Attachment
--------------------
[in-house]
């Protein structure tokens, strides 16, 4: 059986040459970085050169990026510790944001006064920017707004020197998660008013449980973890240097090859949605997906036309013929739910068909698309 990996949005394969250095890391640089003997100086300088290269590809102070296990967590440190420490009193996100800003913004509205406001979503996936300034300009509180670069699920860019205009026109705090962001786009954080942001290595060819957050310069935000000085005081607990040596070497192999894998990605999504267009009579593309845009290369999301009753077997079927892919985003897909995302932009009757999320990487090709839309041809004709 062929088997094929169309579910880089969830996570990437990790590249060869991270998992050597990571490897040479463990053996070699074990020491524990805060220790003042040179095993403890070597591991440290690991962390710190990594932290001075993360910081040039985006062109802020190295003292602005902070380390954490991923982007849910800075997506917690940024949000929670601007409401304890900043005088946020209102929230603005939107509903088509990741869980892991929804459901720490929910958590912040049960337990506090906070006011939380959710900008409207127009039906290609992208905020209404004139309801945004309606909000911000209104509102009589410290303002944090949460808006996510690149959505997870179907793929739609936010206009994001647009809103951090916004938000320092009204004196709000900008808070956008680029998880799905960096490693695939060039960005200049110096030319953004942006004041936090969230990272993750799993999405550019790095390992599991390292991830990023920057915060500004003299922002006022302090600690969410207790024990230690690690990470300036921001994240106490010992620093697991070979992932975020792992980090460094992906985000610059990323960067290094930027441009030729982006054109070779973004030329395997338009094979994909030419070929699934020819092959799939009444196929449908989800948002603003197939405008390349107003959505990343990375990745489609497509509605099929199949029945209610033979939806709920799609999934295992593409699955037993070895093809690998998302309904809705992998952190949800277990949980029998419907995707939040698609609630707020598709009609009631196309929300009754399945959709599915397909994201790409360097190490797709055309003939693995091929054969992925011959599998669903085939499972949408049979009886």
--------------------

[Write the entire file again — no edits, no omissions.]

[in-house]
């Protein structure tokens, strides 16, 4: 059986040459970085050169990026510790944001006064920017707004020197998660008013449980973890240097090859949605997906036309013929739910068909698309 990996949005394969250095890391640089003997100086300088290269590809102070296990967590440190420490009193996100800003913004509205406001979503996936300034300009509180670069699920860019205009026109705090962001786009954080942001290595060819957050310069935000000085005081607990040596070497192999894998990605999504267009009579593309845009290369999301009753077997079927892919985003897909995302932009009757999320990487090709839309041809004709 062929088997094929169309579910880089969830996570990437990790590249060869991270998992050597990571490897040479463990053996070699074990020491524990805060220790003042040179095993403890070597591991440290690991962390710190990594932290001075993360910081040039985006062109802020190295003292602005902070380390954490991923982007849910800075997506917690940024949000929670601007409401304890900043005088946020209102929230603005939107509903088509990741869980892991929804459901720490929910958590912040049960337990506090906070006011939380959710900008409207127009039906290609992208905020209404004139309801945004309606909000911000209104509102009589410290303002944090949460808006996510690149959505997870179907793929739609936010206009994001647009809103951090916004938000320092009204004196709000900008808070956008680029998880799905960096490693695939060039960005200049110096030319953004942006004041936090969230990272993750799993999405550019790095390992599991390292991830990023920057915060500004003299922002006022302090600690969410207790024990230690690690990470300036921001994240106490010992620093697991070979992932975020792992980090460094992906985000610059990323960067290094930027441009030729982006054109070779973004030329395997338009094979994909030419070929699934020819092959799939009444196929449908989800948002603003197939405008390349107003959505990343990375990745489609497509509605099929199949029945209610033979939806709920799609999934295992593409699955037993070895093809690998998302309904809705992998952190949800277990949980029998419907995707939040698609609630707020598709009609009631196309929300009754399945959709599915397909994201790409360097190490797709055309003939693995091929054969992925011959599998669903085939499972949408049979009886």